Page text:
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The R.I. Board of Medical Licensure and Discipline has issued policy guidelines for the appropriate use of social media and social networking in medical practice.
The board, which has the power to discipline Rhode Island doctors for misconduct and violation of professional standards, issued the guidelines “to educate physicians regarding the appropriate use” of social media and networking “while maintaining the high professional standards” required by the medical profession.
Doctors, patients and everyone impacted by our health care system share an interest in how the medical profession utilizes social media and networking. At the same time, doctors need to understand the legal limitations on them as employers of social media using employees.
Doctors use social media in myriad ways. For example, a doctor may have a personal Facebook page, post pictures to Snapchat or Instagram, read and post content to medical blogs, follow and respond to medical experts on Twitter, and promote her practice online by making statements about her successful intervention with a particular disease or experience with a specific, new modality. On a more macro-level, doctors and medical researchers grapple with complex issues pertaining to crowd sourcing in medical research, telemedicine, and the professional utilization of social networking in the age of the electronic medical records and privacy laws such as HIPPA.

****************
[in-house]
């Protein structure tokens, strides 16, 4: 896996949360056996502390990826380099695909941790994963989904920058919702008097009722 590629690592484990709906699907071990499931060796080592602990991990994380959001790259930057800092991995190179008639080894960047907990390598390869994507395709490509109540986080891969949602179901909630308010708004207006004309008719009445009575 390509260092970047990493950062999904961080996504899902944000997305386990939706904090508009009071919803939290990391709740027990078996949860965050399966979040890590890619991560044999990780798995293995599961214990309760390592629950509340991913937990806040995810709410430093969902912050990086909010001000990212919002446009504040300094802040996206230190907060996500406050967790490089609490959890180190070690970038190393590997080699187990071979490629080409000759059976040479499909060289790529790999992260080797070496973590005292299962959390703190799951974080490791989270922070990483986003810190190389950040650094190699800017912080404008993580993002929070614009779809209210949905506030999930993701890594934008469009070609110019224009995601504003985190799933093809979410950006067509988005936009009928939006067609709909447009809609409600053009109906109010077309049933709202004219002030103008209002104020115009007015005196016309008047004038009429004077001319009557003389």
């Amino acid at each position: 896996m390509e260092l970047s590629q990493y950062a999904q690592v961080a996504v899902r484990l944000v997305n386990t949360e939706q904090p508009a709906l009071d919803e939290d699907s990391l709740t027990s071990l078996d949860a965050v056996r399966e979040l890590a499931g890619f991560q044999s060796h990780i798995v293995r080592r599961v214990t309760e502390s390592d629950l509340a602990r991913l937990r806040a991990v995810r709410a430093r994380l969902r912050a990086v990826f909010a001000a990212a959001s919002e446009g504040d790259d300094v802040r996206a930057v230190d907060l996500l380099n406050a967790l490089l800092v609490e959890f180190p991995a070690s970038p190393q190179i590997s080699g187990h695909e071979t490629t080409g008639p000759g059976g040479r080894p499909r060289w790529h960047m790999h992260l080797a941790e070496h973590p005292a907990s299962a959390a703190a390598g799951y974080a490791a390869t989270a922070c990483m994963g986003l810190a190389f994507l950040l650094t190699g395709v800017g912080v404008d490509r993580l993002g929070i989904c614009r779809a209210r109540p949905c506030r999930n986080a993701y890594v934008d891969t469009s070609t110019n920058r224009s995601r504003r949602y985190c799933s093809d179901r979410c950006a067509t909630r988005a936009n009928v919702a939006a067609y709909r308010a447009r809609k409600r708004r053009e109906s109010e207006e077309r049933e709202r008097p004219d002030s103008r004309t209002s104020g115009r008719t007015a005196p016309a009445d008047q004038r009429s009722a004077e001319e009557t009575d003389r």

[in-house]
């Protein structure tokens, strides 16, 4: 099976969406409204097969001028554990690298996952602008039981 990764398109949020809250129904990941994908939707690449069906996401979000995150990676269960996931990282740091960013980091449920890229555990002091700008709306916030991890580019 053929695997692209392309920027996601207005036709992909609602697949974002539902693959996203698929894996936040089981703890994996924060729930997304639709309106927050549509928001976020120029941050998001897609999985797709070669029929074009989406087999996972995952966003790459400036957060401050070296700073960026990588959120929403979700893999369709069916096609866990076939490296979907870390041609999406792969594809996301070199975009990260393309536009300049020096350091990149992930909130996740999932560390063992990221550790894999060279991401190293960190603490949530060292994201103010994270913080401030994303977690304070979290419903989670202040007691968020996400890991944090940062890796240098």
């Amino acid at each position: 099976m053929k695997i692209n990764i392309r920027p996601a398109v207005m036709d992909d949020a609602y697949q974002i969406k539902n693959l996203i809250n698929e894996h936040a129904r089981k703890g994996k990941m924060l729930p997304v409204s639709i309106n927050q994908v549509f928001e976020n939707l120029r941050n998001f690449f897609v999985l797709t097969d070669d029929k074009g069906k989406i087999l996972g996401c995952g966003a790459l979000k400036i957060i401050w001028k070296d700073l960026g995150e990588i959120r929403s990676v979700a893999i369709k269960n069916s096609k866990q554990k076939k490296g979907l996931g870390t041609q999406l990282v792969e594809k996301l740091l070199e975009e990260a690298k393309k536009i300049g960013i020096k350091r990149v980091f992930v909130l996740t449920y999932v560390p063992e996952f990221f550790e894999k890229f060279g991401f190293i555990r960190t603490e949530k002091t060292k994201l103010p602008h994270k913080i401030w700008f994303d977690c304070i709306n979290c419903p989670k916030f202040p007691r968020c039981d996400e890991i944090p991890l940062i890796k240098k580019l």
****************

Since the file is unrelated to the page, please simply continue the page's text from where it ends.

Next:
The guidelines caution that the physician-patient relationship, and the public trust in the medical profession, can be undermined by the unintended consequences of doctors’ social media usage. Seven narratives describe doctors getting themselves in bad situations by their online conduct.
The examples can be categorized as:
• Boundary issues with patients created when doctors interact with patients on-line.